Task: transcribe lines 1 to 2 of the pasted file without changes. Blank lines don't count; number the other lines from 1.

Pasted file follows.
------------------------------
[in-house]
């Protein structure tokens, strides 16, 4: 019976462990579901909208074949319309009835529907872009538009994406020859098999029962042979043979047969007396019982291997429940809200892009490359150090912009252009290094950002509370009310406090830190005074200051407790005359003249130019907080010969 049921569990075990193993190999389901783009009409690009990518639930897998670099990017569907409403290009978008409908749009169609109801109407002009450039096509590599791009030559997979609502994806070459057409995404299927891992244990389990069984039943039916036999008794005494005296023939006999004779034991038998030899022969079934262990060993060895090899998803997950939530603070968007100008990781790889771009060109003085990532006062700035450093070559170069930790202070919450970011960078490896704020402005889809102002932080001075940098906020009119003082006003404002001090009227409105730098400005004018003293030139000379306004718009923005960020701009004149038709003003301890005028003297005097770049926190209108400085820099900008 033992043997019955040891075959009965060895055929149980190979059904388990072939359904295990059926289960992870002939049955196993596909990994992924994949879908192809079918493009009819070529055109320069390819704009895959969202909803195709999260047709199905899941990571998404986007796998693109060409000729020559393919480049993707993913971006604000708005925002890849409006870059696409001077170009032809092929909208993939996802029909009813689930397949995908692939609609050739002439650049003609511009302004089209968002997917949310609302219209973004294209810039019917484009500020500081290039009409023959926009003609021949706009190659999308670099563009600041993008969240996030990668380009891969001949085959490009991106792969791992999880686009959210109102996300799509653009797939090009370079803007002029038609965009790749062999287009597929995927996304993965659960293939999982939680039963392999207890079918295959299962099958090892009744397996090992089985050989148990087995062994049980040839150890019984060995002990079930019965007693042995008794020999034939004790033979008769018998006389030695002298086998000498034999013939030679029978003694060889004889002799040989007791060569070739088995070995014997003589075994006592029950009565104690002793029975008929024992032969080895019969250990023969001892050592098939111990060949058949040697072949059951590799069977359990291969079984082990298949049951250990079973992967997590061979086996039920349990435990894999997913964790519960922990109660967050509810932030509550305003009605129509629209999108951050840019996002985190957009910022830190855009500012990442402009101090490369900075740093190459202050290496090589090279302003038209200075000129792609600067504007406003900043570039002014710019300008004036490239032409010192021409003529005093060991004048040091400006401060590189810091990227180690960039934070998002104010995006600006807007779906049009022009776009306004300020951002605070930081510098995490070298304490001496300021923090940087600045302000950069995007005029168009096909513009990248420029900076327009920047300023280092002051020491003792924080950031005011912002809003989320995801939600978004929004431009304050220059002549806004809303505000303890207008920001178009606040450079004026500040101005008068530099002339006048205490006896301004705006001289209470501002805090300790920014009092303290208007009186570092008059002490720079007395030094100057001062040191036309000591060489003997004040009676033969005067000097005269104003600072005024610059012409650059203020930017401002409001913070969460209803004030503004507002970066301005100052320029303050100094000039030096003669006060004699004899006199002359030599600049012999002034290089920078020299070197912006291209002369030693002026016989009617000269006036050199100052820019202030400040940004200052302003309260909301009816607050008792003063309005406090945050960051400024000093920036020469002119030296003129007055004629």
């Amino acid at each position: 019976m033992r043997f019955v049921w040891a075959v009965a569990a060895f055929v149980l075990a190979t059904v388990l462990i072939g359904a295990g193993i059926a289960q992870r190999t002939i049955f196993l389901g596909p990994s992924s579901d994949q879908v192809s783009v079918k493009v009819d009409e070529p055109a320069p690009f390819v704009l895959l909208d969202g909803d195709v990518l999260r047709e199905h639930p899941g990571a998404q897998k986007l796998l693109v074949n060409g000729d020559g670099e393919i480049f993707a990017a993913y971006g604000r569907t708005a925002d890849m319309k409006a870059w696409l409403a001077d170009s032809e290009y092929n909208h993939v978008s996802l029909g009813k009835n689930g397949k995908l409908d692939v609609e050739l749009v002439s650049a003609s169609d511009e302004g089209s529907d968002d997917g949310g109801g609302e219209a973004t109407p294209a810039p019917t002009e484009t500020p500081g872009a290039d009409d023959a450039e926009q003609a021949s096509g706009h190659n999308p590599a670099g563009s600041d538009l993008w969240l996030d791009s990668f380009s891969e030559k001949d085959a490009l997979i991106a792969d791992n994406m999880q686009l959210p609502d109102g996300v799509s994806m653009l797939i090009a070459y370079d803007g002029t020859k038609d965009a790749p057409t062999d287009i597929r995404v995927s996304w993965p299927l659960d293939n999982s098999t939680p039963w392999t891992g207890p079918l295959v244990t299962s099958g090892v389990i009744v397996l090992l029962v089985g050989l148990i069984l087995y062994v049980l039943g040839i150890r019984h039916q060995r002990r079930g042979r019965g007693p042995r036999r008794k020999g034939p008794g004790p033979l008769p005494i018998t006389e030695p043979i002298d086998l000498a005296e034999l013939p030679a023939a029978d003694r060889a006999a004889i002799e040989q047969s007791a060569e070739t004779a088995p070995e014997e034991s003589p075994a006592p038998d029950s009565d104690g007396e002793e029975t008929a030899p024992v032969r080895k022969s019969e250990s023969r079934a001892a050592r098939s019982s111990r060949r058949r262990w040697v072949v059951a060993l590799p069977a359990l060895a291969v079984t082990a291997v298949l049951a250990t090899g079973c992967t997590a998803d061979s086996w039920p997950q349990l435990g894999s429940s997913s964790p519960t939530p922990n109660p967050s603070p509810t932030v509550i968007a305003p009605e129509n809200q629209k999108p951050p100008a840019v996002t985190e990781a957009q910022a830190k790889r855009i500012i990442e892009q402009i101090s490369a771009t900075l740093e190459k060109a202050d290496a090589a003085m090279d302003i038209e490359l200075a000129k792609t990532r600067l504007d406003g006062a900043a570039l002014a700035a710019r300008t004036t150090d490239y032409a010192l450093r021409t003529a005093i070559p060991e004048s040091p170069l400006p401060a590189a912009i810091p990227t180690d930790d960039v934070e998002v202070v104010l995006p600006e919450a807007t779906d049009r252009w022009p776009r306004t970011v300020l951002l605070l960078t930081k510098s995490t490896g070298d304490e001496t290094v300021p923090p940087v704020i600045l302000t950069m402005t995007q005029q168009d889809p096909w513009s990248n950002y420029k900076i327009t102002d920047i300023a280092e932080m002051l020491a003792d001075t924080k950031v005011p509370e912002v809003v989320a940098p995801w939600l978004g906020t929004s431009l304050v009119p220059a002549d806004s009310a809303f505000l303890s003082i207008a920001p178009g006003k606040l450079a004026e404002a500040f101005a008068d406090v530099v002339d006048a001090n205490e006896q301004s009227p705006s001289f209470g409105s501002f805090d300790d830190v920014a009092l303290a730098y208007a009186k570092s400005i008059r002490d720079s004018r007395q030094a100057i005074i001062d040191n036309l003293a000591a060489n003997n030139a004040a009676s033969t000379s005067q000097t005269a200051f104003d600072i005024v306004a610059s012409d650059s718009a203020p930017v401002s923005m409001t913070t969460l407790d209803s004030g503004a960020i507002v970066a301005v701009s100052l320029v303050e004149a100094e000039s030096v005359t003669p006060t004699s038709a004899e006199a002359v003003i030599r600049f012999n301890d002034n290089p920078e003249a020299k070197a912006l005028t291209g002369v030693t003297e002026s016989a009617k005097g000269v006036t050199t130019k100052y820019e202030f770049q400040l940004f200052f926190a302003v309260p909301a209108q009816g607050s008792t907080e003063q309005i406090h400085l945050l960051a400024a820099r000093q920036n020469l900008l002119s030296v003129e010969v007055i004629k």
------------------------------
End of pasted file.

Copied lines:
[in-house]
């Protein structure tokens, strides 16, 4: 019976462990579901909208074949319309009835529907872009538009994406020859098999029962042979043979047969007396019982291997429940809200892009490359150090912009252009290094950002509370009310406090830190005074200051407790005359003249130019907080010969 049921569990075990193993190999389901783009009409690009990518639930897998670099990017569907409403290009978008409908749009169609109801109407002009450039096509590599791009030559997979609502994806070459057409995404299927891992244990389990069984039943039916036999008794005494005296023939006999004779034991038998030899022969079934262990060993060895090899998803997950939530603070968007100008990781790889771009060109003085990532006062700035450093070559170069930790202070919450970011960078490896704020402005889809102002932080001075940098906020009119003082006003404002001090009227409105730098400005004018003293030139000379306004718009923005960020701009004149038709003003301890005028003297005097770049926190209108400085820099900008 033992043997019955040891075959009965060895055929149980190979059904388990072939359904295990059926289960992870002939049955196993596909990994992924994949879908192809079918493009009819070529055109320069390819704009895959969202909803195709999260047709199905899941990571998404986007796998693109060409000729020559393919480049993707993913971006604000708005925002890849409006870059696409001077170009032809092929909208993939996802029909009813689930397949995908692939609609050739002439650049003609511009302004089209968002997917949310609302219209973004294209810039019917484009500020500081290039009409023959926009003609021949706009190659999308670099563009600041993008969240996030990668380009891969001949085959490009991106792969791992999880686009959210109102996300799509653009797939090009370079803007002029038609965009790749062999287009597929995927996304993965659960293939999982939680039963392999207890079918295959299962099958090892009744397996090992089985050989148990087995062994049980040839150890019984060995002990079930019965007693042995008794020999034939004790033979008769018998006389030695002298086998000498034999013939030679029978003694060889004889002799040989007791060569070739088995070995014997003589075994006592029950009565104690002793029975008929024992032969080895019969250990023969001892050592098939111990060949058949040697072949059951590799069977359990291969079984082990298949049951250990079973992967997590061979086996039920349990435990894999997913964790519960922990109660967050509810932030509550305003009605129509629209999108951050840019996002985190957009910022830190855009500012990442402009101090490369900075740093190459202050290496090589090279302003038209200075000129792609600067504007406003900043570039002014710019300008004036490239032409010192021409003529005093060991004048040091400006401060590189810091990227180690960039934070998002104010995006600006807007779906049009022009776009306004300020951002605070930081510098995490070298304490001496300021923090940087600045302000950069995007005029168009096909513009990248420029900076327009920047300023280092002051020491003792924080950031005011912002809003989320995801939600978004929004431009304050220059002549806004809303505000303890207008920001178009606040450079004026500040101005008068530099002339006048205490006896301004705006001289209470501002805090300790920014009092303290208007009186570092008059002490720079007395030094100057001062040191036309000591060489003997004040009676033969005067000097005269104003600072005024610059012409650059203020930017401002409001913070969460209803004030503004507002970066301005100052320029303050100094000039030096003669006060004699004899006199002359030599600049012999002034290089920078020299070197912006291209002369030693002026016989009617000269006036050199100052820019202030400040940004200052302003309260909301009816607050008792003063309005406090945050960051400024000093920036020469002119030296003129007055004629």